It’s been ages since I felt the way I do now about running; a feeling I’d describe as quasi-euphoric. I won’t go into any detail here about the trials and tribulations of the past 12-18 months. If you’re really interested in such long-winded stories, part one is here and part two is here. The long and short of it is that I was becoming convinced by the middle of last year that I might just have to hang up my runners for good, with severe nerve-related pain, discomfort and tingling, resulting in an inability to run more than a couple kilometers at a time.
I’d already come to the conclusion that ultimate was no longer a good idea due to a minor tear of my left medial meniscus about three years ago, and was really thinking I’d be almost completely focused on cycling for my endorphin fix. The problem with that is that I just love running. I like cycling well enough, but in my heart I am a runner. It’s cheap, easy and I feel better when I’m on a good run than I do at almost any other time. Whether I’m chasing people and a plastic disc in cleats, hitting the trails or pavement or ramping up for speedwork or hills, running gives me a fix like no other exercise.
Since I’m a little cranky about email marketing and spam, I thought it might just be me. However, when I saw a couple tweets yesterday echoing my feelings, I knew I probably wasn’t overreacting. On New Year’s Eve, I registered for the BMO Vancouver Marathon half. Within a couple days I got an email from them encouraging me to register. My immediate thought was, “WTF?”
This kind of misstep is more noticeable when the registration and the email follow in such rapid succession, but nonetheless, it demonstrates very poor attention to detail with regard to email marketing and, by extension, creates a poor customer experience. Just prior to this, I’d been pretty impressed when I noticed they’d implemented a responsive design on their main web site. Doing so indicates that they at least recognize that their customers access their site on several different devices with different viewports, and that they’re trying to create a good customer experience. As such, the poorly timed marketing email kind of killed the good will the responsive web site had instilled in me.
In April, I outlined my experience to that point, with my left foot. At that time, after several months of annoying and somewhat perplexing symptoms, I expected that by now, I’d have more of a solution – perhaps a surgery or something – to report. Sadly that’s not really the case. I can report some progress, though, small as it may be …
So that you don’t need to click the link above, should you be interested in such things, my situation thus far in a few simple bullet points:
- I began experiencing toe tingles and weird symptoms in the summer of 2011, which progressed to downright painful toe jolts.
- It took two attempts at a podiatrist to find one I could trust by early spring 2012.
- I was diagnosed with one neuroma between toes 3 and 4, with a slightly less clear problem between toe 1 and 2.
- I had begun sclerosing alcohol injections, in an attempt to decrease/kill the toe symptoms.
I guess you have to celebrate any successes you have with a situation like this, so I’m somewhat happy to report that the sclerosing injections were a minor success. Seven treatments were able to kill the intense jolting that was occurring while running and uncomfortable tingling that was occurring pretty much any time I stepped hard through the ball of my foot. This would include, but was not limited to, running, going up or down stairs and any kind of jumping and landing. So, as of the beginning of June, at least something had gone right.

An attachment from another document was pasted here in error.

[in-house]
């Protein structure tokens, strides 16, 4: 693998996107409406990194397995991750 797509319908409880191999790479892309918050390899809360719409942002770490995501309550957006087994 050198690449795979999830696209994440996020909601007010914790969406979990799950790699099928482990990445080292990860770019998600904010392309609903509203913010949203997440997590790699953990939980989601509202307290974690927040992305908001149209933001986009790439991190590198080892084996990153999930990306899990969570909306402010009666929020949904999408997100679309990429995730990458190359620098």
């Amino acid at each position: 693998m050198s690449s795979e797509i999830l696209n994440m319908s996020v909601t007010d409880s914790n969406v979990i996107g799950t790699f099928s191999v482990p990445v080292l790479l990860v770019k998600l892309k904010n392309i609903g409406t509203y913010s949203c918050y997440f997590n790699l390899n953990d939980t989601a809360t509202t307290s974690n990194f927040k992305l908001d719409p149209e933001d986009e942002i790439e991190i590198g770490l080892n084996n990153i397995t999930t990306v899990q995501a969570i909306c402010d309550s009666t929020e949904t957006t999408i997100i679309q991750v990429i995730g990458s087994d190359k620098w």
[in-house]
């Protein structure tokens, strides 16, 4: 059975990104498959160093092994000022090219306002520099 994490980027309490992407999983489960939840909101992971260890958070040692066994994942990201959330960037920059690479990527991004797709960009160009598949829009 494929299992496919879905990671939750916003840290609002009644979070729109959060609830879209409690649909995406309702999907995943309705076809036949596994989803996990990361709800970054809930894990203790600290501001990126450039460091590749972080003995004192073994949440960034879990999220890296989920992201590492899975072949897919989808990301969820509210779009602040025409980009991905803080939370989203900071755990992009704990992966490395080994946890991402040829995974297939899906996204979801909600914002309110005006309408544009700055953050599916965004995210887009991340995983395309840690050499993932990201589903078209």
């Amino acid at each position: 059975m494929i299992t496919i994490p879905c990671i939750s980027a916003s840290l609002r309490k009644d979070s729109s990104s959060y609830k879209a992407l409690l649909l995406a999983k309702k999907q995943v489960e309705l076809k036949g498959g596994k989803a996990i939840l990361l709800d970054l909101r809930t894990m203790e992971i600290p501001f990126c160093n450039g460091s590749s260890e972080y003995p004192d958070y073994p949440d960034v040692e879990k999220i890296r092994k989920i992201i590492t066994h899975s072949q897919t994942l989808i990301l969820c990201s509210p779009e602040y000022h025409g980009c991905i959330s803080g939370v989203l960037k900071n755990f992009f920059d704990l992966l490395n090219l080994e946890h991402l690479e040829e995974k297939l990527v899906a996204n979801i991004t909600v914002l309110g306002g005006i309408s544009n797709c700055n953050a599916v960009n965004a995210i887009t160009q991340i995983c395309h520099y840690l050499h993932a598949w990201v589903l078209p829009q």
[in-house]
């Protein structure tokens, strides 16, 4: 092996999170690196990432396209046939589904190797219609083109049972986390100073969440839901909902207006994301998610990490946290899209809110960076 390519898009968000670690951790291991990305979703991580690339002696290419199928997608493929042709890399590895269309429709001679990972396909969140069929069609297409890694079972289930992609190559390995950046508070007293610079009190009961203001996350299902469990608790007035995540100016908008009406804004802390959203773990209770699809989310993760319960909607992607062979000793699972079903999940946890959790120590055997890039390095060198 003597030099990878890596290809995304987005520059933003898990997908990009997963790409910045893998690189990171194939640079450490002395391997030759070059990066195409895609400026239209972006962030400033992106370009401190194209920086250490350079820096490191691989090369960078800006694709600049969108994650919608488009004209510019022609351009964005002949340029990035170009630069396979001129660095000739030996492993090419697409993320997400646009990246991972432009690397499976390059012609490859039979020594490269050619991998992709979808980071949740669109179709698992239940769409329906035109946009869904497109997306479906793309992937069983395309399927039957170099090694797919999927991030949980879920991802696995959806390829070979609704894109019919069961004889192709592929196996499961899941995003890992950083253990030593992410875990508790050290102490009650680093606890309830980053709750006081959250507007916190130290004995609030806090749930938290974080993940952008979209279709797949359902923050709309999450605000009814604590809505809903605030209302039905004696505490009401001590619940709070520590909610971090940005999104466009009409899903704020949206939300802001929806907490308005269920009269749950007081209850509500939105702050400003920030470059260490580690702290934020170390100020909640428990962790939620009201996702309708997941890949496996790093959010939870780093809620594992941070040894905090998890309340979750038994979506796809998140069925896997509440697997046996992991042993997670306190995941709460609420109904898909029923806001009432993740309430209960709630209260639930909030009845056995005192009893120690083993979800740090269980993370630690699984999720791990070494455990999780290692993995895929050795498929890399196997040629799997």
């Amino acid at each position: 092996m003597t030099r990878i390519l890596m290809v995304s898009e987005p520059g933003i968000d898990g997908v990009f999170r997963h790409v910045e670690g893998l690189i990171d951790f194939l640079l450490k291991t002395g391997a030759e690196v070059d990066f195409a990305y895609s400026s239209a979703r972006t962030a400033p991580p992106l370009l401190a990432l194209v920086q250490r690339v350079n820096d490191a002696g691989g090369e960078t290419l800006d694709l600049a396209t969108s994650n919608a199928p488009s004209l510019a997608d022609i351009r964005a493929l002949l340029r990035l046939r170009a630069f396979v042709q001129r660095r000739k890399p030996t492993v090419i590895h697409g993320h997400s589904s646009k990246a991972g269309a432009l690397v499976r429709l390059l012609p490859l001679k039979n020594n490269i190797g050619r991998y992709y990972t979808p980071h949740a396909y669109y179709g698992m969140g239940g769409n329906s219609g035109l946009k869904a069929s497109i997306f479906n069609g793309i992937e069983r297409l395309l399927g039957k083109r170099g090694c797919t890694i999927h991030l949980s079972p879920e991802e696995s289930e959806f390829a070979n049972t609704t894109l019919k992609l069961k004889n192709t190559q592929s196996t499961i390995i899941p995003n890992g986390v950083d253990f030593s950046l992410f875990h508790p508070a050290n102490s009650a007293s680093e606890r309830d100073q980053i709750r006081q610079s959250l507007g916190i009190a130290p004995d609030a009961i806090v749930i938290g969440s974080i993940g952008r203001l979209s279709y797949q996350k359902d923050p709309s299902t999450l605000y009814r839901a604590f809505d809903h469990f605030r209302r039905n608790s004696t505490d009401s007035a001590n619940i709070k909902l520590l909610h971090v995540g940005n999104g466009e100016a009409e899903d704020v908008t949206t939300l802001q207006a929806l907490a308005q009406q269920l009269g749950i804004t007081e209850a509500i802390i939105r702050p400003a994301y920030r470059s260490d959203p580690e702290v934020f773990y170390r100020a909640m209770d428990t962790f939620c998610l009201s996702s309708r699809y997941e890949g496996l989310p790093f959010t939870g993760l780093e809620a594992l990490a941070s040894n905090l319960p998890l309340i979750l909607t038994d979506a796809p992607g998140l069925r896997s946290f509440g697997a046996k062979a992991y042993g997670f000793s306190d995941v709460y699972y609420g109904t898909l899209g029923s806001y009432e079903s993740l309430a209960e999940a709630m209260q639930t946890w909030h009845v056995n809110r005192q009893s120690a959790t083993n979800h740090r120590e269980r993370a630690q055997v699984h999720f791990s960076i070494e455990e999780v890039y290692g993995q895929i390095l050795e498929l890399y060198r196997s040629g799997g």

Last week I hit Toronto for three workshops organized by Rosenfeld Media. Since I had to fly to Toronto to do them, it only made sense to do all three. My main purpose was, admittedly, to take Lou Rosenfeld’s Adaptable Information Architecture workshop, but I ended up with three very full days, the central theme of which was essentially to become leaner and more agile, and in the process, more productive.
On first blush, Do-it-yourself User Testing, Adaptable Information Architecture and Designing with Agile may all seem like quite separate things (except, of course, they’re all components of user experience design), but for me a river definitely runs through it, so to speak. They really are core pieces of what I do, so doing all three did seem pretty ideal.
Anders Ramsay was really an unknown entity for me as I got to day three. Like the other two workshops, this one was based on his book of the same name, though this one is yet-to-be published in 2013. The nice thing about Anders’ workshop is that, where the other two focused on ways of improving existing designs or those in progress, Designing with Agile was really about turning traditional initial design approaches on their collective heads.
While putting everything in his approach to work in my present environment would be virtually impossible, I made several small discoveries that I think I can begin to use in future projects. I say making our process completely agile would be impossible because, a) going there has to be a team sport, with everyone on board, and; b) it needs some level of top-down support and drive to happen. Each time I build a new large requirements document for a new application, I vow I will move from needs analysis more directly to sussing functional specs out of a more rapid, iterative prototyping process. However, it simply doesn’t seem to happen, in part as some team members have a strong penchant for overly detailed requirements before they begin doing anything, and in part because the rest of the business often can’t take the time to go through multiple, rapid group sessions to collaboratively design features. But I digress, and I know I can begin doing some of my UX work using some of the techniques from this workshop.